5 Ways to Improve Televised Poker Part 1: Commentary and Bios

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  • Published November 8th, 2012 in Poker

In the past few years we have seen televised poker overhauled, with ESPN and the World Series of Poker moving to live broadcasting, and other outlets also using the Internet to show live final-table streams. We have also seen hole-cards hidden until the conclusion of the hand (something I have long called for) giving the viewer a more “play-along” feel to the broadcast.

However, with these advancements there have also been some new issues that have reared their heads, most notably the slow, boring, pace of live poker. In this series I will look at five ways televised poker could be instantly improved, beginning with fleshing out the players’ stories and bringing more commentary to the broadcast.

Considering the amount of dead air there is when a player thinks about a difficult decision for five, sometimes 10 minutes, it seems like this should be the main focus of the commentary team and production staff. This dead air has to be filled with insightful, interesting, tidbits, or the average viewer is simply going to dismiss poker entirely.


I’ve been very pleased with the addition of a third person to the commentary team at the WSOP and I think the WPT needs to follow suit. As much chemistry as the banter between Lon McEachern and Norman Chad, or Mike Sexton and Vince Van Patten, these broadcasts are greatly enhanced with more technical voices in the booth.

In fact I’d go so far as to justify four commentators, considering the slow nature of poker. Obviously there would need to be a hierarchy, with the main duo handling most of the commentary and play-by-play, but turning to the “experts” for analysis when interesting hands or long pauses in the action occur.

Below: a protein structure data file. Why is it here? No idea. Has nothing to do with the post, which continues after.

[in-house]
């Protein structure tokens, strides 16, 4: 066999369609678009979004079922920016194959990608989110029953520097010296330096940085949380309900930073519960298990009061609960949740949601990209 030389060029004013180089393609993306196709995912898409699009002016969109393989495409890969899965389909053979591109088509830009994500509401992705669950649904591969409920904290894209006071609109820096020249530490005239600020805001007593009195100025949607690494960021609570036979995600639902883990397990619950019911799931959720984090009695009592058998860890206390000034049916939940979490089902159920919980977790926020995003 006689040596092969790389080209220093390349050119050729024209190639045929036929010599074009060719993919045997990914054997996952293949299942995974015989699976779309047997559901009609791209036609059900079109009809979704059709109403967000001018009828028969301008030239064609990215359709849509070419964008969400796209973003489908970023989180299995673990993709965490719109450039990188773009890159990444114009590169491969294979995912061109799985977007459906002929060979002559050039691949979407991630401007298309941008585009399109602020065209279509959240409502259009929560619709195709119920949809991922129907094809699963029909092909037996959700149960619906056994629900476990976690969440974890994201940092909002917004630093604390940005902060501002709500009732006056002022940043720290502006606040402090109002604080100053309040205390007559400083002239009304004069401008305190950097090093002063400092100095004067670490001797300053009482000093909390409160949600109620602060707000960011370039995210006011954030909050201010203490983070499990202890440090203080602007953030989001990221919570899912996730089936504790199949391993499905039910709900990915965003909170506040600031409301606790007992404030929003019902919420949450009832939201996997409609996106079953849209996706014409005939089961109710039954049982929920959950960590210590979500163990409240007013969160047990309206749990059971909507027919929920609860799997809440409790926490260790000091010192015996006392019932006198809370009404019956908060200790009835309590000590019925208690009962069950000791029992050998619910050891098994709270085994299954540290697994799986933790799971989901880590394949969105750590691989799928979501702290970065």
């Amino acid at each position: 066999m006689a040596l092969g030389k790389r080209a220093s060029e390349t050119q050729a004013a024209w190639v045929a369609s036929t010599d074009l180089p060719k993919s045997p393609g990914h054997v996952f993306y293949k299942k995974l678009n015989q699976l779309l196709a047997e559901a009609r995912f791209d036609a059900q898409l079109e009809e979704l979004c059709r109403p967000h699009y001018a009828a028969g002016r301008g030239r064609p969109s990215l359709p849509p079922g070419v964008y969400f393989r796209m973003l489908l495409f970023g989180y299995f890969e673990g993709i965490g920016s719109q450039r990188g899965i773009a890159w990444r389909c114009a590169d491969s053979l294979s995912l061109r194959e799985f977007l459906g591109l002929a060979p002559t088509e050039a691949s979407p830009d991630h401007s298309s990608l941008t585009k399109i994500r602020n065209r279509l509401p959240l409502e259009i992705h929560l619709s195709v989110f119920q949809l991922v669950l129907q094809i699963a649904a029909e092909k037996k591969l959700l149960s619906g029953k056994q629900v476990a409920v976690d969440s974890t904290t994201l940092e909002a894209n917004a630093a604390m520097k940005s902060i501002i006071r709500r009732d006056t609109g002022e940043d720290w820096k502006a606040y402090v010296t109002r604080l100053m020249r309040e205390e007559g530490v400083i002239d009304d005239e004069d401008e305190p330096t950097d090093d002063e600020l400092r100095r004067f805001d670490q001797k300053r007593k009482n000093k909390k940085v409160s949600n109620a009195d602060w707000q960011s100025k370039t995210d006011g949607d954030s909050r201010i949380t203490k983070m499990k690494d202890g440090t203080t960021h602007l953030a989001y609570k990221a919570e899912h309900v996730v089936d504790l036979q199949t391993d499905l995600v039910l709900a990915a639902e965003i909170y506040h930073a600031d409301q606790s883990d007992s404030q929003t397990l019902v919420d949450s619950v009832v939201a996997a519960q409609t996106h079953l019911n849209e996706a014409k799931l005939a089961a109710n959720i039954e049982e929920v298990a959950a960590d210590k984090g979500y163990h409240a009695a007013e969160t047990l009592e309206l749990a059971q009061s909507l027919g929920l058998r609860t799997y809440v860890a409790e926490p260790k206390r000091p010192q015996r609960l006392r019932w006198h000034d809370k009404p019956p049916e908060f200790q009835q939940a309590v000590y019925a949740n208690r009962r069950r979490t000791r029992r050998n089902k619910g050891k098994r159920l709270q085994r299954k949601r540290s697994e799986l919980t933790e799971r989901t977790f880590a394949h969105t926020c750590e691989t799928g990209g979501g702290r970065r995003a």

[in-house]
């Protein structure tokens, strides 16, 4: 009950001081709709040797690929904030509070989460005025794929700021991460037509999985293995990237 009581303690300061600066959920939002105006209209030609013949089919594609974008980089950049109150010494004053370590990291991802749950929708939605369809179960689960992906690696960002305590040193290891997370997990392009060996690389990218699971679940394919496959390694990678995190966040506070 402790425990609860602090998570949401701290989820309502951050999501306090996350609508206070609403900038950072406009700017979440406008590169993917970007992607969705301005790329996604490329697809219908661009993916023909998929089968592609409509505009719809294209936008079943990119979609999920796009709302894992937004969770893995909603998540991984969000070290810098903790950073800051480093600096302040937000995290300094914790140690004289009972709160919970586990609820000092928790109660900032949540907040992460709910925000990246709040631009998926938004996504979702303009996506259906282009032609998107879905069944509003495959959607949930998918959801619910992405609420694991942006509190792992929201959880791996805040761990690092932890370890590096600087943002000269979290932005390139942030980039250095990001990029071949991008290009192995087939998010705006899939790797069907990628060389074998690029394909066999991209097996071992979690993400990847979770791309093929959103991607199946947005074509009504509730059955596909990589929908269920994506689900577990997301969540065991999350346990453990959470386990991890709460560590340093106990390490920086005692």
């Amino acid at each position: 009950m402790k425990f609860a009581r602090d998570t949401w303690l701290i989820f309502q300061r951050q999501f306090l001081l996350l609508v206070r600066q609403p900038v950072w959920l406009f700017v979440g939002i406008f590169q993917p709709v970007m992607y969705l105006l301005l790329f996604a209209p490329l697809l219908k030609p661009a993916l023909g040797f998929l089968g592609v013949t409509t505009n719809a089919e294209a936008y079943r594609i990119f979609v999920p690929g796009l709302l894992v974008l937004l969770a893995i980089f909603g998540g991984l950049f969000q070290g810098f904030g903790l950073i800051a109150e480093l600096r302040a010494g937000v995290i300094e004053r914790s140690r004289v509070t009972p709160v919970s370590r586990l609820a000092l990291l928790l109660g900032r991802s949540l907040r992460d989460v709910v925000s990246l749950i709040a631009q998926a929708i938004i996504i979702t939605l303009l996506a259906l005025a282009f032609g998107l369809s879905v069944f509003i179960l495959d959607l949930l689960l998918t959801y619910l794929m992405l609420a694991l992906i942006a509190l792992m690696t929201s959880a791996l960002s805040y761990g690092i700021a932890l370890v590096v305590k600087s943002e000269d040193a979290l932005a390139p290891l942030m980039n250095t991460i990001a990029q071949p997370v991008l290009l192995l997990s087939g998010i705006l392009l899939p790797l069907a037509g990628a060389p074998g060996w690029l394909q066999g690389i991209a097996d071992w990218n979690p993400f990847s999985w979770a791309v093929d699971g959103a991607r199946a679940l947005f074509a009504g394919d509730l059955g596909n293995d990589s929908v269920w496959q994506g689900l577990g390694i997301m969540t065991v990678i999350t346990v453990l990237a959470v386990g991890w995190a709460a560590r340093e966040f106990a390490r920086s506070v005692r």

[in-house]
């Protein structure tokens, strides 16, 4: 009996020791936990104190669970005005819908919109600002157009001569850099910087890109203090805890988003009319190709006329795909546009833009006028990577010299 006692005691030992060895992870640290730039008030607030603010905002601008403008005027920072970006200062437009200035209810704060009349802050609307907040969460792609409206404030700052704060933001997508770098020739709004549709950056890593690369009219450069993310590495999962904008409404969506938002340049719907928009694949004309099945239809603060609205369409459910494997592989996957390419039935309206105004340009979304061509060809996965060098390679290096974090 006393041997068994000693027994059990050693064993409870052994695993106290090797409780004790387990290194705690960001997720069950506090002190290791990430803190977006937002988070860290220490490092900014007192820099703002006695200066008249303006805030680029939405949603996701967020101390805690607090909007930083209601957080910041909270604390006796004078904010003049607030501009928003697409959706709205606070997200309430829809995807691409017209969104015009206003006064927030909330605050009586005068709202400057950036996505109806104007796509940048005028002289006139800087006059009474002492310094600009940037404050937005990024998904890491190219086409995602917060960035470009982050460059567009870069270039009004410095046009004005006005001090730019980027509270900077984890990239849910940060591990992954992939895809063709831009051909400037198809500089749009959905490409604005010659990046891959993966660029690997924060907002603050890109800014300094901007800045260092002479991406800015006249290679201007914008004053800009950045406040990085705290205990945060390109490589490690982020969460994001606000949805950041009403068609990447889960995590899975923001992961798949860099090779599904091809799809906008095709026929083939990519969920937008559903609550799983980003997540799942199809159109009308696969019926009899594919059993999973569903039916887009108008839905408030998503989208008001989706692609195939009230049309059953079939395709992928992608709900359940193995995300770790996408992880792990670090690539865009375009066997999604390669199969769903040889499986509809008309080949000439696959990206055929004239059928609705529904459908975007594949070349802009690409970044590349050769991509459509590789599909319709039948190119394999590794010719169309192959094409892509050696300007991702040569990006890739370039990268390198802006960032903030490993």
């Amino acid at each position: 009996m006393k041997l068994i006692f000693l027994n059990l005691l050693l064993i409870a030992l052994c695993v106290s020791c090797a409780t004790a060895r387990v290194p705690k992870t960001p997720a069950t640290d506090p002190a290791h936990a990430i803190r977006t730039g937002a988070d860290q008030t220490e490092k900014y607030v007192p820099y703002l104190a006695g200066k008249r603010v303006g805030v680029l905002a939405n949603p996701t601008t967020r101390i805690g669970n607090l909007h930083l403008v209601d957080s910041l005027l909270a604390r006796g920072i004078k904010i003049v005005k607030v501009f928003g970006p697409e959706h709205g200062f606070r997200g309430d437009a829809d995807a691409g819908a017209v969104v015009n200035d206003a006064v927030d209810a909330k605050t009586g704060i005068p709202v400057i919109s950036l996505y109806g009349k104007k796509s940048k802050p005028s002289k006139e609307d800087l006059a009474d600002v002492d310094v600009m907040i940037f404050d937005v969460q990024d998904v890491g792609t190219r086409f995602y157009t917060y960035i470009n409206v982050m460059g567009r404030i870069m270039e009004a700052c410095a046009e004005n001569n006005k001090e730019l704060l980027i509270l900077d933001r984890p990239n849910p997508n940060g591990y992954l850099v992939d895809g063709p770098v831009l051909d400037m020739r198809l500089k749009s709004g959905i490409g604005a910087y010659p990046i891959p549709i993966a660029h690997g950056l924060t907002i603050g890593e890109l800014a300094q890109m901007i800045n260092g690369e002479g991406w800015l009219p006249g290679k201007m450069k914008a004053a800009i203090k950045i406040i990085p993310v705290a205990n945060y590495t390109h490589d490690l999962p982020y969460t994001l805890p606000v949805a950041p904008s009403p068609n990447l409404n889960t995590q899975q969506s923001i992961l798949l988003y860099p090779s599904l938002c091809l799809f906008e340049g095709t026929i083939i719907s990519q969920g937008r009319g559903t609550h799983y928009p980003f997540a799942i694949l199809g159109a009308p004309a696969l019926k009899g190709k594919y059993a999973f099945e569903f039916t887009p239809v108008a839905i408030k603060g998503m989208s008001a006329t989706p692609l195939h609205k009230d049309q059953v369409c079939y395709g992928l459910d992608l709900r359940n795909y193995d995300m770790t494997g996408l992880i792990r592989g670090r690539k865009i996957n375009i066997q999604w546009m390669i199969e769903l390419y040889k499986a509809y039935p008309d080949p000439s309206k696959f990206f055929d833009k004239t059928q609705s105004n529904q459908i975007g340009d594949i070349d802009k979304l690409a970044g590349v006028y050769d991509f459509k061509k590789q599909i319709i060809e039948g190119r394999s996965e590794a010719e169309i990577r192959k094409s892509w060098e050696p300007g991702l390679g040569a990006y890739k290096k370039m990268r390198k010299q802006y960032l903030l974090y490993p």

Bring in an Olivier Busquet or Joe Navarro to fill the long pauses when a player is thinking; let Olivier and Antonio Esfandiari debate potential hand ranges; this could be the difference between live televised poker being the genesis of the next poker boom, or being the death of the game on television.

Player Biographies

Televised poker seems to have taken a sports approach to how they bring the players to life; that is to say that they don’t really pry into the background of these players. I’d really enjoy the broadcasts if we didn’t learn little nuggets of information about the players during the hands themselves, but saw five minute biopics on each player early in the broadcast, and then let the commentators flesh out the details of these back stories during play.

For the most part all we know about the players at a final table are we they from, how old they are, and some of their poker experience/accomplishments. It would be far more interesting to see some pre-taped interviews or back-stories on the players.


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  • Posted in: Poker
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